Hutchins Roundup: Government mortgage guarantee, post-2008 output losses, and more

Vivien Lee,
Vivien Lee Senior Research Assistant - Hutchins Center on Fiscal & Monetary Policy, The Brookings Institution
Michael Ng, and
Michael Ng Former Research Analyst - Hutchins Center on Fiscal and Monetary Policy, The Brookings Institution
Louise Sheiner

May 2, 2019

Studies in this week’s Hutchins Roundup find that government mortgage guarantees have little effect on homeownership, output losses after the 2008 crisis persist, and more.

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Increasing government mortgage guarantee limit had little effect on homeownership

The federal government guarantees residential mortgages up to a cap—the conforming loan limit—which is tied to county home prices. Serafin J. Grundl and You Suk Kim of the Federal Reserve Board exploit the variation in loan limits across county borders to estimate the effect of government mortgage guarantees on homeownership. Using property-level transaction data, they find that increases in conforming loan limits in 2008 expanded guarantees for new originations by more than $50,000 per sale, but had no effect on homeownership. There was no robust effect on homeownership after the 2011 loan limit reduction either. The finding suggests that government guarantees could be considerably reduced with, at most, modest effects on homeownership, the authors say, and that other, more direct policy tools are necessary if the government wants to encourage homeownership.

Output losses after the 2008 financial crisis appear to be persistent

Wenjie Chen, Mico Mrkaic and Malhar Nabar from the International Monetary Fund study the growth of output, investment, and employment across 180 countries after the financial crisis. They show that most countries have experienced persistently slow growth, weak investment, and low productivity since 2008. But policy choices both before and in the immediate aftermath of the crisis matter, they say. Countries with stronger banking regulation were less likely to experience a banking crisis in 2007-2008, and countries with stronger pre-crisis fiscal positions and those that moved quickly to recapitalize their banks— either though capital injections and debt guarantees—had more moderate output losses following the crisis. One worry is that the large accumulation of public debt across most countries in recent years has eroded fiscal buffers, leaving countries with limited defenses against the next downturn, the authors say.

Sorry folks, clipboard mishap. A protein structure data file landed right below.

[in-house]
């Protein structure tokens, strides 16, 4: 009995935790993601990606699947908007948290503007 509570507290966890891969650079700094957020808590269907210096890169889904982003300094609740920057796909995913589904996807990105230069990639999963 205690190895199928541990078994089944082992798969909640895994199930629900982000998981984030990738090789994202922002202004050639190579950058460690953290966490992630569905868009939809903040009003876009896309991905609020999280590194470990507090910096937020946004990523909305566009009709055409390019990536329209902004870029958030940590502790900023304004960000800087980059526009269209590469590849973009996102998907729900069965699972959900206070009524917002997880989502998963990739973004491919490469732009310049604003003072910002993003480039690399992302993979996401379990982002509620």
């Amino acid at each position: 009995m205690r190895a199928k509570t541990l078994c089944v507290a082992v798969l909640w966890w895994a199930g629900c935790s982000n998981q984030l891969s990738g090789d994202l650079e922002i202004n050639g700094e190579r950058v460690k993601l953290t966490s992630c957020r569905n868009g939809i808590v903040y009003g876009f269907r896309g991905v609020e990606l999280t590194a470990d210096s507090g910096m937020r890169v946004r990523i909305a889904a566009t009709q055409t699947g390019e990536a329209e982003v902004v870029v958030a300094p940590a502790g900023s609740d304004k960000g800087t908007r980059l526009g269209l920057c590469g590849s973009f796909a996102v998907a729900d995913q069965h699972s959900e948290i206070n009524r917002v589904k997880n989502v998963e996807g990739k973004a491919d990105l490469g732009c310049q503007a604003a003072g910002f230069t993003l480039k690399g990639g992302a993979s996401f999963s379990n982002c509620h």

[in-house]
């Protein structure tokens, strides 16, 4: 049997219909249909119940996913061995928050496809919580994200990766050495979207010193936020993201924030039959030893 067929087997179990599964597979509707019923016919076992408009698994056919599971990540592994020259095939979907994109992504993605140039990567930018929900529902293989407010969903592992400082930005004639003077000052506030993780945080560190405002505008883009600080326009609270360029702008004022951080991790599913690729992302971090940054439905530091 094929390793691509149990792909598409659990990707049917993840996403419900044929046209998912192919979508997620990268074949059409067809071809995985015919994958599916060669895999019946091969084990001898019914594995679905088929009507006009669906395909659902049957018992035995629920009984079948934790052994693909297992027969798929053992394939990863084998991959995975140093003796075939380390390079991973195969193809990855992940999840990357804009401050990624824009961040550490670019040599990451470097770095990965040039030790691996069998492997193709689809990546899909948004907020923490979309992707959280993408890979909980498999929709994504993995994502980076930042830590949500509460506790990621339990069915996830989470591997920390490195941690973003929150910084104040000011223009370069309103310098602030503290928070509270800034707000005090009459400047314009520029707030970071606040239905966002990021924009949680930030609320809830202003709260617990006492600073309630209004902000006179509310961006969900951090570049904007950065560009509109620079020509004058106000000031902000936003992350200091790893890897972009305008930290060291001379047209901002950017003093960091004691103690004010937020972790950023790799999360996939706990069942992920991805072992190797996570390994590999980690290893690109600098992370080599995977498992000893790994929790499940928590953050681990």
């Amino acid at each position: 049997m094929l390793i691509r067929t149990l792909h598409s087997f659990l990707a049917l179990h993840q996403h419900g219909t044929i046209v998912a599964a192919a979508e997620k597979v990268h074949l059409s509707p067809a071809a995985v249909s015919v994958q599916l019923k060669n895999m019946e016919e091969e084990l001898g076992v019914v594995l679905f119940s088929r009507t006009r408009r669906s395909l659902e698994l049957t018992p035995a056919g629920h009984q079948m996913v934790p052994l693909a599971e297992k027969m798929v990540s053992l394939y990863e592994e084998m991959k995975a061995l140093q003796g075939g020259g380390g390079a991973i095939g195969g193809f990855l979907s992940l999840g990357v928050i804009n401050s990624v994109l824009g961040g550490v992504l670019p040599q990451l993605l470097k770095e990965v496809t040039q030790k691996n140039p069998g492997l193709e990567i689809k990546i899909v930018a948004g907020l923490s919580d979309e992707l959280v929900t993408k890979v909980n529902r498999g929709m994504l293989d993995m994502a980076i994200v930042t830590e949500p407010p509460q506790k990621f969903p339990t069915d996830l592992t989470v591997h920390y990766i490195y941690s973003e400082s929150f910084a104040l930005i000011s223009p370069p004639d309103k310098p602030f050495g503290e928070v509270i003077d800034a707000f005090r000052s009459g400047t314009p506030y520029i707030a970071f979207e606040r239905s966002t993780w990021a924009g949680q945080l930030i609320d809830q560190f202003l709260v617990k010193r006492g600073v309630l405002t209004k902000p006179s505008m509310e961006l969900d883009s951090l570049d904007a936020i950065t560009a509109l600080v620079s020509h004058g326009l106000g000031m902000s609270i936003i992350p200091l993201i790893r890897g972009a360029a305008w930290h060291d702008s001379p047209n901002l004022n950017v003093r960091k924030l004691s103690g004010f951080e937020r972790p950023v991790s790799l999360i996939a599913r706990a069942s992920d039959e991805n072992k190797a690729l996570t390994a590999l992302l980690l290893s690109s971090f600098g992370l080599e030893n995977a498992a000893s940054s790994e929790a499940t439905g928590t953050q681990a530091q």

Financial crises are demand shocks

Felipe Benguria of the University of Kentucky and Alan M. Taylor of the University of California examine whether financial crises are shocks to demand or to supply. The authors develop a small open economy model in which households and firms are both subject to credit shocks, and calibrate it to over 200 years of international trade and price data. They find that after a financial crisis, imports of both final and intermediate goods contract, exports hold steady or even rise, and the real exchange rate depreciates—patterns that are consistent with the effects of a demand-side shock in their model. The results hold across developed and developing countries and remain stable over time. The authors conclude that on average, financial crises are very clearly a negative shock to demand.

Chart of the week: The yield curve has steepened after a period of flattening

*Note: the yield curve is the difference between the cost of borrowing at a longer versus shorter term.

Yield Curve

Quote of the week:

“I would like to consider buying a book on Amazon using a credit card. Who should own the transaction data – myself, Amazon or the credit card company? Should companies be allowed to match my transaction data with personal information from my linked devices? What should they be allowed to do with such data? These are questions with both an ethical and economic angle. For instance, data ownership is already severely concentrated among a few big firms, giving them an excessive degree of market power. And, in many cases, customers are blissfully unaware of how their data are being used,” says Agustin Carstens, General Manager of the Bank for International Settlements.  

“Dealing with these issues is complicated by the inadequacy of existing rules. So far, the policy response has been uncoordinated. Some countries have passed, or are considering, data privacy laws. Among these are Australia, the EU, Singapore and Switzerland. To increase data portability and foster competition, an increasing number of countries are also adopting some form of ‘open banking’ requirement. The core idea is that consumers should have the right to authorize a third party, such as a fintech firm, to access their financial data. The fintech firm would then use the data to offer competing financial services.”